Consistent sources and prolonged light interference:

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Two sources of light waves are said to be coherent if the initial phase difference , between the waves emitted by the sources remains constant in time. If ยง, changes randomly with time, the sources are called incoherent. Two waves produce interference pattern only if, they originate from coherent sources. This condition is same as discussed for sound waves.

The process of light emission from ordinary sources such as the sun, a candle, an electric bulb etc. is such that one has to use special techniques to get coherent sources. In an ordinary source, light is emitted by atoms in descrete steps. An atom after emitting a short light pulse becomes inactive for some time. It again gains energy by some interaction, becomes active and emits another pulse of light. Thus, at a particular time a particular group of atoms is active and the rest are inactive. The active time is of the order of 108 s and during this period, a wavetrain of several meters is emitted.

We can picture the light coming from an ordinary source as a collection of several wavetrains, each several meters long and having no fixed phase relation with each other. Such a source is incoherent in itself.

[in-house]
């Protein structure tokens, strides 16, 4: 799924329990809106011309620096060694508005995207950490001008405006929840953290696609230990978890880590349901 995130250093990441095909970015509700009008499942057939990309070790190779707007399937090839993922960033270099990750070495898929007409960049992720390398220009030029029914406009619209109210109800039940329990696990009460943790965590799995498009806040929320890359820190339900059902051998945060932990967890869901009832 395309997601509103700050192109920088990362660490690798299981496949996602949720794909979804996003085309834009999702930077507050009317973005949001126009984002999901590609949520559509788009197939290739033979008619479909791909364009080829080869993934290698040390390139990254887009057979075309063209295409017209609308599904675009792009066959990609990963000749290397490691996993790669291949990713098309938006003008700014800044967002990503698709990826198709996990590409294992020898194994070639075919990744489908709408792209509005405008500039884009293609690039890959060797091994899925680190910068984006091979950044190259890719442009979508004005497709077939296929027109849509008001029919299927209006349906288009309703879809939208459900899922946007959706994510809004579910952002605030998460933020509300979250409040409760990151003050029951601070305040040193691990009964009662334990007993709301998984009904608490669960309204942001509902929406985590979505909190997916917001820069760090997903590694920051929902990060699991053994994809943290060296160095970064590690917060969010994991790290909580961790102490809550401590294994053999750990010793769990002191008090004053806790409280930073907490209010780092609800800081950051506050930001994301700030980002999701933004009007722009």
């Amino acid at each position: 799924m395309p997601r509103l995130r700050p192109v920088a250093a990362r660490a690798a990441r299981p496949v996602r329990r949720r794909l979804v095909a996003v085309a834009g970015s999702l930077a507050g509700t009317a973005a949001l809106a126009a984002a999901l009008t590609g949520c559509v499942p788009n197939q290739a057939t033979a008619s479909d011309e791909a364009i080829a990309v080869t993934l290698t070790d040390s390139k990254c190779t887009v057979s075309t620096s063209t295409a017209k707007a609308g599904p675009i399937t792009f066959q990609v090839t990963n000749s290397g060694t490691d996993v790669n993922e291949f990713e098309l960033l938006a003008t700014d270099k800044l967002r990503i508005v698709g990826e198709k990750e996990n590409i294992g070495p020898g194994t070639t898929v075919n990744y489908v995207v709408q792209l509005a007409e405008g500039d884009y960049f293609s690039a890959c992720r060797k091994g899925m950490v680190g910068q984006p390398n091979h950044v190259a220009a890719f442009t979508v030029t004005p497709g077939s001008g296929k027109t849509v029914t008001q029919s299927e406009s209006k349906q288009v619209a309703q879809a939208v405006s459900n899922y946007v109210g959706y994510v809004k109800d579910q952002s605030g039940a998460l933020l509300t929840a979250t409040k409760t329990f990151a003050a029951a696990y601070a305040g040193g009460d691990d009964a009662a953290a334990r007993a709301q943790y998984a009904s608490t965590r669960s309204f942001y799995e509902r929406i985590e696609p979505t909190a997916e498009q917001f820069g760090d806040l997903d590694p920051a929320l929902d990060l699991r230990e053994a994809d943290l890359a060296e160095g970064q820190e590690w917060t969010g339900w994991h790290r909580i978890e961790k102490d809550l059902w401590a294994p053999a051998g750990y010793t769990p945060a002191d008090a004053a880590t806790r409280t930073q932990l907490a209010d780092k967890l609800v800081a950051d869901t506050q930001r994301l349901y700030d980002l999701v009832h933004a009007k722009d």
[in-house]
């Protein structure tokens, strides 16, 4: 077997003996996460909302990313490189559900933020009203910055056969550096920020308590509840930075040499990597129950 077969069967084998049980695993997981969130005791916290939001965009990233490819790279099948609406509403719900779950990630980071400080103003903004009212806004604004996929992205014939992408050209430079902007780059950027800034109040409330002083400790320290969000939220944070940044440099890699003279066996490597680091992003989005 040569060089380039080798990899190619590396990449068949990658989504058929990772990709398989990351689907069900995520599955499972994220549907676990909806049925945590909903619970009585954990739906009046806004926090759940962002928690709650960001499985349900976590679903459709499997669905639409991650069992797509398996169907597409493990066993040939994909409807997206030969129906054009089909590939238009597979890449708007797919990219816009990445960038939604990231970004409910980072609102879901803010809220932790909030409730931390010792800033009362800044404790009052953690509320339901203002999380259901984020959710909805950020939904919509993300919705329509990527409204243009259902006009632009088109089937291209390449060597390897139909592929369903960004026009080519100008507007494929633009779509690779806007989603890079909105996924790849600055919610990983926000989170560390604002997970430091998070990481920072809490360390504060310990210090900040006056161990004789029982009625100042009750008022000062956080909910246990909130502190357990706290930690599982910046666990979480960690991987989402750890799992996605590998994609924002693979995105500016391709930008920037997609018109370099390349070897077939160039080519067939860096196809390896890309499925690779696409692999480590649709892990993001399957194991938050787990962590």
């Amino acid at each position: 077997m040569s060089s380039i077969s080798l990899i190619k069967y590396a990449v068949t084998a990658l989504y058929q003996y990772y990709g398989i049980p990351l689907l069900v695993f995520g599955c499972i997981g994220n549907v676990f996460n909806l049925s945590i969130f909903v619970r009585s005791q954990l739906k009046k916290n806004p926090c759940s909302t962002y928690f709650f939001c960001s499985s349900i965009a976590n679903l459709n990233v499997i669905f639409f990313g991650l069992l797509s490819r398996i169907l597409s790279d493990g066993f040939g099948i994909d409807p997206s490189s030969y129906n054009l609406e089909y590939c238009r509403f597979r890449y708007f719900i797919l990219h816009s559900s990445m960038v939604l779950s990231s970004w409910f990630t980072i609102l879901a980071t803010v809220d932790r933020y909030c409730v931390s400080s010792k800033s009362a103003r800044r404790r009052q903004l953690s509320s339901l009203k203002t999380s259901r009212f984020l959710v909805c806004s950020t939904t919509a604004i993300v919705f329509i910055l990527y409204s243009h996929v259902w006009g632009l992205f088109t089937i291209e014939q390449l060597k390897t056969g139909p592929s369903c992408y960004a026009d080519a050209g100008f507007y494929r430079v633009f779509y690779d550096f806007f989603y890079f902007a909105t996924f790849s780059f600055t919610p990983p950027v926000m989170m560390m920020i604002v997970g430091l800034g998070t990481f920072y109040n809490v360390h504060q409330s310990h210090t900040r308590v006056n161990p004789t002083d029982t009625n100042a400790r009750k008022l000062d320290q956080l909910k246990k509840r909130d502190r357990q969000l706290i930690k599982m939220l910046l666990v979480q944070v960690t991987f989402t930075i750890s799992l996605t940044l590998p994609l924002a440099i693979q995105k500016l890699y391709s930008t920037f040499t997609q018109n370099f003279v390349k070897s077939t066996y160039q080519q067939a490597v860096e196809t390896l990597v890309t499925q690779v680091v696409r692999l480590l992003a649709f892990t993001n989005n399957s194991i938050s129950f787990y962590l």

Different wavetrains are emitted by different groups of atoms and these groups act independently of each other, hence the phase varies randomly from train to train. If two lamps are substituted in place of the slits S, and S, in a Young’s interference experiment, no fringe will be seen. This is because each source keeps on changing its phase randomly and hence, the phase difference between the two sources also changes randomly. That is why, a narrow aperture S, is used to select a particular wavetrain which is incident on the two slits together. This. ensures that the initial phase difference of the wavelets originating from S, and S, does not change with time. When a new wavetrain is emitted by the lamp, the phase is randomly changed but that change is simultaneously communicated to both S, and S, and the phase difference remains unchanged. In order to obtain a fairly distinct interference pattern, the path difference between the two waves originating from coherent sources should be kept small. This is so because-the wavetrains are finite in length and hence with large difference in path, the waves do not overlap at the same instant in the same region of space. The second wavetrain arrives well after the first train has already passed and hence, no interference takes place. In practice, the path difference should not exceed a few centimeters to observe a good interference pattern.